The Department of Environment and Natural Resources (DENR) has presented its second installment of the Secretary of Environment and Natural Resources Distinguished Lecture Series with retired Supreme Court Associate Justice and now Marinduque Governor Presbitero Velasco as guest lecturer.

This unique lecture series on environment initiated by the Office of the Assistant Secretary for Legal Affairs of the DENR aims to stimulate critical and innovative thinking within the department to support the rehabilitation efforts in Manila Bay and Boracay.

Former Chief Justice Reynato Puno gave an inaugural lecture on environmental justice during the launch of the lecture series last April

Environment Secretary Cimatu rallied DENR officials and employees who attended the lecture forum to strive hard to exceed public expectations insofar as the Manila Bay rehabilitation is concerned.

“Nothing short of victory is expected of us with this Battle for Manila Bay. This is because we have exceeded expectations when we successfully restored Boracay to an island paradise,” Cimatu said in his speech delivered by DENR Undersecretary and Chief of Staff Rodolfo Garcia.

Although Boracay’s problems were far more difficult than those of Manila Bay, Cimatu said the DENR people “must exceed themselves as before through teamwork among various bureaus and members of the department.”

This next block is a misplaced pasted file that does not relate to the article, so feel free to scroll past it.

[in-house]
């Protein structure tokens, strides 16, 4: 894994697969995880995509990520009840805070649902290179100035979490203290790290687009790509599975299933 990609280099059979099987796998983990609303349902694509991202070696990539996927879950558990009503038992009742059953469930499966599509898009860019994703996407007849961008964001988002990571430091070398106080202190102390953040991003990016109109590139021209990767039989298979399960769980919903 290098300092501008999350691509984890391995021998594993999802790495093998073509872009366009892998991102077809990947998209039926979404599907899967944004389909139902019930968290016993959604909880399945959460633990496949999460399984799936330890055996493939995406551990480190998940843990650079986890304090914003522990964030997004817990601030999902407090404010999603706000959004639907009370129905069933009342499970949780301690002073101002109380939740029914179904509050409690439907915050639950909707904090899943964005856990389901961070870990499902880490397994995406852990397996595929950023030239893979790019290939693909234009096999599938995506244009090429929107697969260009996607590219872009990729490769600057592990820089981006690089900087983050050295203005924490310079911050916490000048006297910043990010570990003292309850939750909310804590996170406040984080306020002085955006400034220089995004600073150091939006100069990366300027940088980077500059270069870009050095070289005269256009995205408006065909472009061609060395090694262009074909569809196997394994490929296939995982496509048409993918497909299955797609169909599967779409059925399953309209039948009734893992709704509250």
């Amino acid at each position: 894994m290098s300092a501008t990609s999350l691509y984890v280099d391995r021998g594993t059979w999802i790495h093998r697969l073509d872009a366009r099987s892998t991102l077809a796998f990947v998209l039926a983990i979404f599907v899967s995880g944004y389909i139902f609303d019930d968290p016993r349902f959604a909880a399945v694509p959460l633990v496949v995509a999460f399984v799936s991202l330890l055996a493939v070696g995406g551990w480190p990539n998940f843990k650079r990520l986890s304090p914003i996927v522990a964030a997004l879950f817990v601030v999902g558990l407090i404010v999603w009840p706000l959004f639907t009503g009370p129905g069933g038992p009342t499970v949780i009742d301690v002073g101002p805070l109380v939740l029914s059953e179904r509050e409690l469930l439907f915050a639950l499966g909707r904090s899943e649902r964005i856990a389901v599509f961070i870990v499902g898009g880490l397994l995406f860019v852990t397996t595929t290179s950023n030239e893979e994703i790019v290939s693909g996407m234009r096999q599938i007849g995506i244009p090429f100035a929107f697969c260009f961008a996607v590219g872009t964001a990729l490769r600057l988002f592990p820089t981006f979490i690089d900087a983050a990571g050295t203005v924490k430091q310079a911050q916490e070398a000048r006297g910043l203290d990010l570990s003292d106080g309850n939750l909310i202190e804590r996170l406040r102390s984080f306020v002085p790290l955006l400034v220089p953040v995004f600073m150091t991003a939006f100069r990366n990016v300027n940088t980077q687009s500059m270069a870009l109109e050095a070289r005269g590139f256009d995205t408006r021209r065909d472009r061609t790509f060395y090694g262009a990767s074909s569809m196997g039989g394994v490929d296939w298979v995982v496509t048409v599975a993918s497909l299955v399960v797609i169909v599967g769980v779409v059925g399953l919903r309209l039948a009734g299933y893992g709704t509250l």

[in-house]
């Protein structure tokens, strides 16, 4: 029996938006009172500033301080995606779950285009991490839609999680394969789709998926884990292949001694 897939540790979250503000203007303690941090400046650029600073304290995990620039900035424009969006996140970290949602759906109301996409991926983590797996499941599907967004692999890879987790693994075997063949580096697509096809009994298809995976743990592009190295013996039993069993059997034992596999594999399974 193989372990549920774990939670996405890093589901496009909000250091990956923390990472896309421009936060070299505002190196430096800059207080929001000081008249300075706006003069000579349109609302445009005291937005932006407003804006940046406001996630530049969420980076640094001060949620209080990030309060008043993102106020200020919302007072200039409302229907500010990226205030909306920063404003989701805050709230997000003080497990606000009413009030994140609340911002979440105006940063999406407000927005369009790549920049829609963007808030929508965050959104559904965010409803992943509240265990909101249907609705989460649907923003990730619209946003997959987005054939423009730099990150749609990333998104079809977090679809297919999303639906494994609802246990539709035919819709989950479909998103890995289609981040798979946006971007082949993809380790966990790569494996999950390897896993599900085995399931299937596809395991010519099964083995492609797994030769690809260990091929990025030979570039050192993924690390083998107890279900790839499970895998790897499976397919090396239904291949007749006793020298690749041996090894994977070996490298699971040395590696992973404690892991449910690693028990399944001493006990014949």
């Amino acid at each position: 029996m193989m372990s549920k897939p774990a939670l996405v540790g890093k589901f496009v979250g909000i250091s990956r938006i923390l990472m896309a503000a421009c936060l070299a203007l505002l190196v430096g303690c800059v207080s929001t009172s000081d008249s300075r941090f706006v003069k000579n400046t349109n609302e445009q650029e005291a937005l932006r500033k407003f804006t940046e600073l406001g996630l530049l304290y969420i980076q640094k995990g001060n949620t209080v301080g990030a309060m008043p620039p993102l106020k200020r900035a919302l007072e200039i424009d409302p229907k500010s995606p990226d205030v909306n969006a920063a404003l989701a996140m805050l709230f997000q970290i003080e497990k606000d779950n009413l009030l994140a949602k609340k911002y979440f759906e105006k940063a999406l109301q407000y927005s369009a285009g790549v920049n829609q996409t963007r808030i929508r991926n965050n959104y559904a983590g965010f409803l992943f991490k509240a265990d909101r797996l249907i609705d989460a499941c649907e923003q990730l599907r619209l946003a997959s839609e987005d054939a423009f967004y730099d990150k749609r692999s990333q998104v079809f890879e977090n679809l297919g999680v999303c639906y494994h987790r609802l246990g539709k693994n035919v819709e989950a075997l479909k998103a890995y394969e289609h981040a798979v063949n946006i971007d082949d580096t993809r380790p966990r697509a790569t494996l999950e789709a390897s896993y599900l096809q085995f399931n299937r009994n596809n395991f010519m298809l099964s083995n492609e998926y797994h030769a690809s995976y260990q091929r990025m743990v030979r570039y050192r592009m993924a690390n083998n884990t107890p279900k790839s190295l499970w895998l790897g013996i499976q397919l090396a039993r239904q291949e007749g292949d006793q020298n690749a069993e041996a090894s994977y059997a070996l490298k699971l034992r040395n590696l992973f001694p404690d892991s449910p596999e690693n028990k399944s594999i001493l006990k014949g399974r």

In Velasco’s lecture held at H2O Hotel in Manila on November 12, he reminded the government that the 11-year-old Supreme Court mandamus ordering the DENR and 12 government agencies to clean up, rehabilitate and preserve Manila Bay and maintain its waters to Class SB level, “involves a lifetime directive and is a perpetual edict.”

“If you are able to restore it to SB classification, after you have restored it, then you’re supposed to preserve that water quality—maintain the water quality of Manila Bay to SB classification or better,” Velasco said.

He added: “That’s why it is continuing. It will go on and on beyond our lifetime.”

Class SB, under DENR Administrative Order 34 of 1990, refers to areas regularly used for public bathing, swimming and skin diving.

In order for the Manila Bay rehabilitation to become successful, Velasco said the government needs to decongest the overpopulated Metro Manila, relocate informal settlers and address the garbage problem, which includes strong implementation of local ordinances against indiscriminate dumping.

Cimatu also underscored the need for “proper understanding and relentless implementation of environmental laws, rules and regulations.”

“In pursuit of changes, information sharing and critical thinking have become major tools in providing support to ongoing environmental battles, such as the rehabilitation of Boracay and now, the rehabilitation of Manila Bay,” the DENR chief pointed out. ###